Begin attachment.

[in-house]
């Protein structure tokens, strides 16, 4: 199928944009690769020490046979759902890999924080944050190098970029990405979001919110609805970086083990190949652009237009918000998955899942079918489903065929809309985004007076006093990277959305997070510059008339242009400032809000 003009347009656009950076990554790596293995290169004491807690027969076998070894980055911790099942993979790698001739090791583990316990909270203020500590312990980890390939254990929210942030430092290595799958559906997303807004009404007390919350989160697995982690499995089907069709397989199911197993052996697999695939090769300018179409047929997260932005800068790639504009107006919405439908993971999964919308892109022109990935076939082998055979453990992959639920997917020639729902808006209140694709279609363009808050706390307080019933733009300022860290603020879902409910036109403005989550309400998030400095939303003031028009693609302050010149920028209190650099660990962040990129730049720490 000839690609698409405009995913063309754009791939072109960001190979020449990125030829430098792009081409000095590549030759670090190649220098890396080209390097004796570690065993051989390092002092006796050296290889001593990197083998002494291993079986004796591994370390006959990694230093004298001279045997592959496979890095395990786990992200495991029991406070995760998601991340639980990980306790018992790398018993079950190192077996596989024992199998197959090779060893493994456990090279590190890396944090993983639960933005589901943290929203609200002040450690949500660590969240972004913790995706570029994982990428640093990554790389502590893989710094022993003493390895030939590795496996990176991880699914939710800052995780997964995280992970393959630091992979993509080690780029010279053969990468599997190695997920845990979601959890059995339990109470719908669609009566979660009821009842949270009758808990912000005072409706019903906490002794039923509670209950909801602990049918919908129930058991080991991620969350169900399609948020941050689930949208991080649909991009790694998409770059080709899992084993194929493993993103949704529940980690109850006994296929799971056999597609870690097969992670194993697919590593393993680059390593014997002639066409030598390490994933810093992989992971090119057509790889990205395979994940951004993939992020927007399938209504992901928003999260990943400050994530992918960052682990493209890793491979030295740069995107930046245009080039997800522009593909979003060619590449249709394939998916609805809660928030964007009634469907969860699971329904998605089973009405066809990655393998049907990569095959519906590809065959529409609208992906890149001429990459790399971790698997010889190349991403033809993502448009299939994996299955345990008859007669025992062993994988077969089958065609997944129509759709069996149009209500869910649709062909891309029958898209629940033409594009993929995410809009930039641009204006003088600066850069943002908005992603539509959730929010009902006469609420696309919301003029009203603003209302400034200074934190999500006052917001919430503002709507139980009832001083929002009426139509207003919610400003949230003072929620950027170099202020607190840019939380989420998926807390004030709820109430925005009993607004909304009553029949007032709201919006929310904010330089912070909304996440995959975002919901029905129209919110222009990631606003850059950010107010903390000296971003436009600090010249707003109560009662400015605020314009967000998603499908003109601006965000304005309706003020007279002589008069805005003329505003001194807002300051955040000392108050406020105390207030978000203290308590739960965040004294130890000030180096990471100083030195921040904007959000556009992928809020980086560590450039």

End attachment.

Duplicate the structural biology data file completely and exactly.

[in-house]
């Protein structure tokens, strides 16, 4: 199928944009690769020490046979759902890999924080944050190098970029990405979001919110609805970086083990190949652009237009918000998955899942079918489903065929809309985004007076006093990277959305997070510059008339242009400032809000 003009347009656009950076990554790596293995290169004491807690027969076998070894980055911790099942993979790698001739090791583990316990909270203020500590312990980890390939254990929210942030430092290595799958559906997303807004009404007390919350989160697995982690499995089907069709397989199911197993052996697999695939090769300018179409047929997260932005800068790639504009107006919405439908993971999964919308892109022109990935076939082998055979453990992959639920997917020639729902808006209140694709279609363009808050706390307080019933733009300022860290603020879902409910036109403005989550309400998030400095939303003031028009693609302050010149920028209190650099660990962040990129730049720490 000839690609698409405009995913063309754009791939072109960001190979020449990125030829430098792009081409000095590549030759670090190649220098890396080209390097004796570690065993051989390092002092006796050296290889001593990197083998002494291993079986004796591994370390006959990694230093004298001279045997592959496979890095395990786990992200495991029991406070995760998601991340639980990980306790018992790398018993079950190192077996596989024992199998197959090779060893493994456990090279590190890396944090993983639960933005589901943290929203609200002040450690949500660590969240972004913790995706570029994982990428640093990554790389502590893989710094022993003493390895030939590795496996990176991880699914939710800052995780997964995280992970393959630091992979993509080690780029010279053969990468599997190695997920845990979601959890059995339990109470719908669609009566979660009821009842949270009758808990912000005072409706019903906490002794039923509670209950909801602990049918919908129930058991080991991620969350169900399609948020941050689930949208991080649909991009790694998409770059080709899992084993194929493993993103949704529940980690109850006994296929799971056999597609870690097969992670194993697919590593393993680059390593014997002639066409030598390490994933810093992989992971090119057509790889990205395979994940951004993939992020927007399938209504992901928003999260990943400050994530992918960052682990493209890793491979030295740069995107930046245009080039997800522009593909979003060619590449249709394939998916609805809660928030964007009634469907969860699971329904998605089973009405066809990655393998049907990569095959519906590809065959529409609208992906890149001429990459790399971790698997010889190349991403033809993502448009299939994996299955345990008859007669025992062993994988077969089958065609997944129509759709069996149009209500869910649709062909891309029958898209629940033409594009993929995410809009930039641009204006003088600066850069943002908005992603539509959730929010009902006469609420696309919301003029009203603003209302400034200074934190999500006052917001919430503002709507139980009832001083929002009426139509207003919610400003949230003072929620950027170099202020607190840019939380989420998926807390004030709820109430925005009993607004909304009553029949007032709201919006929310904010330089912070909304996440995959975002919901029905129209919110222009990631606003850059950010107010903390000296971003436009600090010249707003109560009662400015605020314009967000998603499908003109601006965000304005309706003020007279002589008069805005003329505003001194807002300051955040000392108050406020105390207030978000203290308590739960965040004294130890000030180096990471100083030195921040904007959000556009992928809020980086560590450039």